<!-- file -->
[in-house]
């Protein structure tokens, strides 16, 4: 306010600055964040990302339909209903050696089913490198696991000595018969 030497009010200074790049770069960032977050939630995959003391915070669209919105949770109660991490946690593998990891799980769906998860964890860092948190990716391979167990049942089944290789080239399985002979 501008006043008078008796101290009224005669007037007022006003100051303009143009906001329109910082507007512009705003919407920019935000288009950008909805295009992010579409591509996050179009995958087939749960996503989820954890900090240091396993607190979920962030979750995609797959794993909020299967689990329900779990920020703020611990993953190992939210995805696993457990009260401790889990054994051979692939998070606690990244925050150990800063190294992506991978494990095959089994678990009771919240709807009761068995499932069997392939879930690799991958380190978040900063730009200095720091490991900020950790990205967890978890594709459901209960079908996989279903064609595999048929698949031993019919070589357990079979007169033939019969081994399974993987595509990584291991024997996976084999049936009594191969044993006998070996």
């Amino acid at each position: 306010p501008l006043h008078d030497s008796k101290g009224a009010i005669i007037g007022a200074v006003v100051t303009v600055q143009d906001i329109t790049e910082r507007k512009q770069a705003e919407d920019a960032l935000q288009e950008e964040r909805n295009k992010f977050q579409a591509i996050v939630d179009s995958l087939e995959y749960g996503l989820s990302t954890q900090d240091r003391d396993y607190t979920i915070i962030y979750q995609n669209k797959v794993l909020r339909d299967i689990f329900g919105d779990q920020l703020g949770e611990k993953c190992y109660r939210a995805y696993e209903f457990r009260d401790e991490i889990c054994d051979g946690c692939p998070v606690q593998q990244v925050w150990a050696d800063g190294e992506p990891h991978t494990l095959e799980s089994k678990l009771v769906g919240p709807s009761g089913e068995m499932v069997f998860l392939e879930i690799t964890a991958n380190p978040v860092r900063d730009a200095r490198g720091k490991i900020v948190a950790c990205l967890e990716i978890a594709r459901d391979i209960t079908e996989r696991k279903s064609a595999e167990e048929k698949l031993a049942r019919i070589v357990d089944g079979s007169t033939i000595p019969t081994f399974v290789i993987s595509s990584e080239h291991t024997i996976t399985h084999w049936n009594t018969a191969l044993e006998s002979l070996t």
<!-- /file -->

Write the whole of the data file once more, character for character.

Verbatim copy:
[in-house]
């Protein structure tokens, strides 16, 4: 306010600055964040990302339909209903050696089913490198696991000595018969 030497009010200074790049770069960032977050939630995959003391915070669209919105949770109660991490946690593998990891799980769906998860964890860092948190990716391979167990049942089944290789080239399985002979 501008006043008078008796101290009224005669007037007022006003100051303009143009906001329109910082507007512009705003919407920019935000288009950008909805295009992010579409591509996050179009995958087939749960996503989820954890900090240091396993607190979920962030979750995609797959794993909020299967689990329900779990920020703020611990993953190992939210995805696993457990009260401790889990054994051979692939998070606690990244925050150990800063190294992506991978494990095959089994678990009771919240709807009761068995499932069997392939879930690799991958380190978040900063730009200095720091490991900020950790990205967890978890594709459901209960079908996989279903064609595999048929698949031993019919070589357990079979007169033939019969081994399974993987595509990584291991024997996976084999049936009594191969044993006998070996």
């Amino acid at each position: 306010p501008l006043h008078d030497s008796k101290g009224a009010i005669i007037g007022a200074v006003v100051t303009v600055q143009d906001i329109t790049e910082r507007k512009q770069a705003e919407d920019a960032l935000q288009e950008e964040r909805n295009k992010f977050q579409a591509i996050v939630d179009s995958l087939e995959y749960g996503l989820s990302t954890q900090d240091r003391d396993y607190t979920i915070i962030y979750q995609n669209k797959v794993l909020r339909d299967i689990f329900g919105d779990q920020l703020g949770e611990k993953c190992y109660r939210a995805y696993e209903f457990r009260d401790e991490i889990c054994d051979g946690c692939p998070v606690q593998q990244v925050w150990a050696d800063g190294e992506p990891h991978t494990l095959e799980s089994k678990l009771v769906g919240p709807s009761g089913e068995m499932v069997f998860l392939e879930i690799t964890a991958n380190p978040v860092r900063d730009a200095r490198g720091k490991i900020v948190a950790c990205l967890e990716i978890a594709r459901d391979i209960t079908e996989r696991k279903s064609a595999e167990e048929k698949l031993a049942r019919i070589v357990d089944g079979s007169t033939i000595p019969t081994f399974v290789i993987s595509s990584e080239h291991t024997i996976t399985h084999w049936n009594t018969a191969l044993e006998s002979l070996t």